by Dennis Bouley and Wendy Torell
Standardised, pre-assembled and integrated data centre facility power and cooling modules are at least 60% faster to deploy, and provide a first cost savings of 13% or more compared to traditional data centre power and cooling infrastructure. Facility modules, also referred to in the data centre industry as containerised power and cooling plants, allow data centre designers to shift their thinking from a customised “construction” mentality to a standardised “site integration” mentality. This white paper compares the cost of both scenarios, presents the advantages and disadvantages of each, and identifies which environments can best leverage the facility module approach.
The introduction of facility power and cooling modules presents an alternative to the traditional “craft industry” approach of designing and building data centres. New economic realities make it no longer possible to bear the brunt of heavy upfront costs and extended construction
times for building a traditional data centre. The availability of pre-engineered facility modules allows the planning cycle to switch from an onsite construction focus to onsite integration of pre-manufactured, pre-tested blocks of power and cooling. The result of this change in focus is a lower cost, and faster delivery solution.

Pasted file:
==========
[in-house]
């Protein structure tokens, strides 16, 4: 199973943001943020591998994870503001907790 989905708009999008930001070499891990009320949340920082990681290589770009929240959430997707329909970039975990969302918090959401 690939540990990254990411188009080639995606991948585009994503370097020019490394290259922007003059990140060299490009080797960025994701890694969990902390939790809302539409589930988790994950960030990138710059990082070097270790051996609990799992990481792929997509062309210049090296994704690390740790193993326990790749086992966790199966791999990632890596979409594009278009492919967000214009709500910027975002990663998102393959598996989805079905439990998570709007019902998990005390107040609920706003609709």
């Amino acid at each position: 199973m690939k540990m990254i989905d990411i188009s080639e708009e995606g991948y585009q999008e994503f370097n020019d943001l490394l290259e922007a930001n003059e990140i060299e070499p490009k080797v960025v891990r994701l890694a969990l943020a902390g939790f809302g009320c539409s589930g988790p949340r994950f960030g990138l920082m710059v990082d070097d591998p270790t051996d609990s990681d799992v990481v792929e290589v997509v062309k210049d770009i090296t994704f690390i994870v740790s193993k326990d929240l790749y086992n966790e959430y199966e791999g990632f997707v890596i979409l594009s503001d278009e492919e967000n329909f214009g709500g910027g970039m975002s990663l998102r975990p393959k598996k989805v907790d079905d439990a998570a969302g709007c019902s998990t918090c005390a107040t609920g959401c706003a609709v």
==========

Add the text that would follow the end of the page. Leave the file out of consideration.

The ideal applications for facility modules are as follows:
A new data centre seeking faster, cheaper ways to “step and repeat” computer power and support systems (especially when load growth is uncertain).
An organisation with vacant space (i.e. warehouse space) that can be leveraged for a more quickly-deployed new data centre without the expense of brick and mortar construction.
Existing data centres that are constrained by space and power / cooling capacity.
Facility modules can power and cool traditional data center IT rooms that are out of power and cooling capacity. They can also be used to power and cool IT modules (containers of IT equipment). Among leading edge corporations, a migration from brick and mortar to facility module “parks” will take place. Cloud computing business models will also accelerate the deployment of rapid facility module provisioning.